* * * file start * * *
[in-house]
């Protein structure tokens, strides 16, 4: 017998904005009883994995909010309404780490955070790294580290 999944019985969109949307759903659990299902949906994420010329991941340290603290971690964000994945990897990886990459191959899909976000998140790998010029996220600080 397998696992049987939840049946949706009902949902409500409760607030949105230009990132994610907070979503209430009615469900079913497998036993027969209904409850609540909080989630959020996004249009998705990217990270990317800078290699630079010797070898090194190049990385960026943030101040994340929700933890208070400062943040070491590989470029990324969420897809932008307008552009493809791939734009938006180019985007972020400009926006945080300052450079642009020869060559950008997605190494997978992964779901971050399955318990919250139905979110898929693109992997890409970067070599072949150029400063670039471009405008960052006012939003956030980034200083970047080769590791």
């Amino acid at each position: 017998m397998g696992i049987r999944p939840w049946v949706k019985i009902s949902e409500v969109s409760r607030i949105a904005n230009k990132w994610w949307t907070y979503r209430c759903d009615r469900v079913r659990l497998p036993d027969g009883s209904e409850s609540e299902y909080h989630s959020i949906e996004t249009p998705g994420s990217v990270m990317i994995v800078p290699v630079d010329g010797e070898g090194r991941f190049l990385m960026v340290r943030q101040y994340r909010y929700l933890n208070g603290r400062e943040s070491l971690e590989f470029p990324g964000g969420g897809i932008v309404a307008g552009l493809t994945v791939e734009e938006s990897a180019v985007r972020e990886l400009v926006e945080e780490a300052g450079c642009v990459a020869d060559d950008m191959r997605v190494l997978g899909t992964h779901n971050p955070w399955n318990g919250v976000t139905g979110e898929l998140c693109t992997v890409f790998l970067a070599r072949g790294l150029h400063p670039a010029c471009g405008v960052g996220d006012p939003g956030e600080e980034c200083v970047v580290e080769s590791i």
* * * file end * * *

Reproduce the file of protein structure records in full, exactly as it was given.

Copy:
[in-house]
């Protein structure tokens, strides 16, 4: 017998904005009883994995909010309404780490955070790294580290 999944019985969109949307759903659990299902949906994420010329991941340290603290971690964000994945990897990886990459191959899909976000998140790998010029996220600080 397998696992049987939840049946949706009902949902409500409760607030949105230009990132994610907070979503209430009615469900079913497998036993027969209904409850609540909080989630959020996004249009998705990217990270990317800078290699630079010797070898090194190049990385960026943030101040994340929700933890208070400062943040070491590989470029990324969420897809932008307008552009493809791939734009938006180019985007972020400009926006945080300052450079642009020869060559950008997605190494997978992964779901971050399955318990919250139905979110898929693109992997890409970067070599072949150029400063670039471009405008960052006012939003956030980034200083970047080769590791």
């Amino acid at each position: 017998m397998g696992i049987r999944p939840w049946v949706k019985i009902s949902e409500v969109s409760r607030i949105a904005n230009k990132w994610w949307t907070y979503r209430c759903d009615r469900v079913r659990l497998p036993d027969g009883s209904e409850s609540e299902y909080h989630s959020i949906e996004t249009p998705g994420s990217v990270m990317i994995v800078p290699v630079d010329g010797e070898g090194r991941f190049l990385m960026v340290r943030q101040y994340r909010y929700l933890n208070g603290r400062e943040s070491l971690e590989f470029p990324g964000g969420g897809i932008v309404a307008g552009l493809t994945v791939e734009e938006s990897a180019v985007r972020e990886l400009v926006e945080e780490a300052g450079c642009v990459a020869d060559d950008m191959r997605v190494l997978g899909t992964h779901n971050p955070w399955n318990g919250v976000t139905g979110e898929l998140c693109t992997v890409f790998l970067a070599r072949g790294l150029h400063p670039a010029c471009g405008v960052g996220d006012p939003g956030e600080e980034c200083v970047v580290e080769s590791i």